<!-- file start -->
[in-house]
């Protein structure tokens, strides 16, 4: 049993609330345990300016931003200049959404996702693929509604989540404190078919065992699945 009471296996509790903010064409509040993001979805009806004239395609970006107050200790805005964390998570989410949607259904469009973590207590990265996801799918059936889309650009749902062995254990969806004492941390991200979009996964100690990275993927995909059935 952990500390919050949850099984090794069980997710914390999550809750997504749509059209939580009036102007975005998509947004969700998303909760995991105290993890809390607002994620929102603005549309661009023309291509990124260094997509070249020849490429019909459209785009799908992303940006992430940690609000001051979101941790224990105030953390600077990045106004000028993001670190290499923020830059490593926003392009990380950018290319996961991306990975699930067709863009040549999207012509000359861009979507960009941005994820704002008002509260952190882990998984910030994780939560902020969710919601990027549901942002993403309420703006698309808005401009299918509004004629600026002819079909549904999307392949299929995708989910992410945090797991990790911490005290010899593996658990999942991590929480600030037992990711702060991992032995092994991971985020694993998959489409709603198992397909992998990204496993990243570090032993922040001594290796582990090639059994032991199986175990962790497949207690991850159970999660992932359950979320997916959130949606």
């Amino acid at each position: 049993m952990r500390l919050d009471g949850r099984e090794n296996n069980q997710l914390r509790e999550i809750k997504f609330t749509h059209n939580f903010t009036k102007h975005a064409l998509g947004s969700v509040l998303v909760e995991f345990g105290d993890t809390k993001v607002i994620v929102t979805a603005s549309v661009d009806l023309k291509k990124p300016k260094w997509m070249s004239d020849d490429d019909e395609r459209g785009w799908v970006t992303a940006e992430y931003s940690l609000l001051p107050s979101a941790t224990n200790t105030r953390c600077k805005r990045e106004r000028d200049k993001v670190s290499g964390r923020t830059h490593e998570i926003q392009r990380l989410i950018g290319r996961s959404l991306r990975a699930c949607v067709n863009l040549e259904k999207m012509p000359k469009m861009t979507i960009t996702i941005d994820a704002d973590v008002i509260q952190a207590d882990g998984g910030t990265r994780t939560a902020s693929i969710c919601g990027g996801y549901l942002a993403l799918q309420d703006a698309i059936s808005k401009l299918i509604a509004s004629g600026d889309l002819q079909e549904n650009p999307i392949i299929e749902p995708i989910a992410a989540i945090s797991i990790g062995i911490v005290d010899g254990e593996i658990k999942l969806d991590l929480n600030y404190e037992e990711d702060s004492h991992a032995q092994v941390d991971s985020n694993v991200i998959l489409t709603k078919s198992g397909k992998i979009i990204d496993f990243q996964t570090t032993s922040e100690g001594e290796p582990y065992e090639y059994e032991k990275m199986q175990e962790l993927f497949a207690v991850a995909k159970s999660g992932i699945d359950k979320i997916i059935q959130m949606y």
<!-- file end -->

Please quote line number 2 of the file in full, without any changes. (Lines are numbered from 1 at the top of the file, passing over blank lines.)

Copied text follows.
């Protein structure tokens, strides 16, 4: 049993609330345990300016931003200049959404996702693929509604989540404190078919065992699945 009471296996509790903010064409509040993001979805009806004239395609970006107050200790805005964390998570989410949607259904469009973590207590990265996801799918059936889309650009749902062995254990969806004492941390991200979009996964100690990275993927995909059935 952990500390919050949850099984090794069980997710914390999550809750997504749509059209939580009036102007975005998509947004969700998303909760995991105290993890809390607002994620929102603005549309661009023309291509990124260094997509070249020849490429019909459209785009799908992303940006992430940690609000001051979101941790224990105030953390600077990045106004000028993001670190290499923020830059490593926003392009990380950018290319996961991306990975699930067709863009040549999207012509000359861009979507960009941005994820704002008002509260952190882990998984910030994780939560902020969710919601990027549901942002993403309420703006698309808005401009299918509004004629600026002819079909549904999307392949299929995708989910992410945090797991990790911490005290010899593996658990999942991590929480600030037992990711702060991992032995092994991971985020694993998959489409709603198992397909992998990204496993990243570090032993922040001594290796582990090639059994032991199986175990962790497949207690991850159970999660992932359950979320997916959130949606």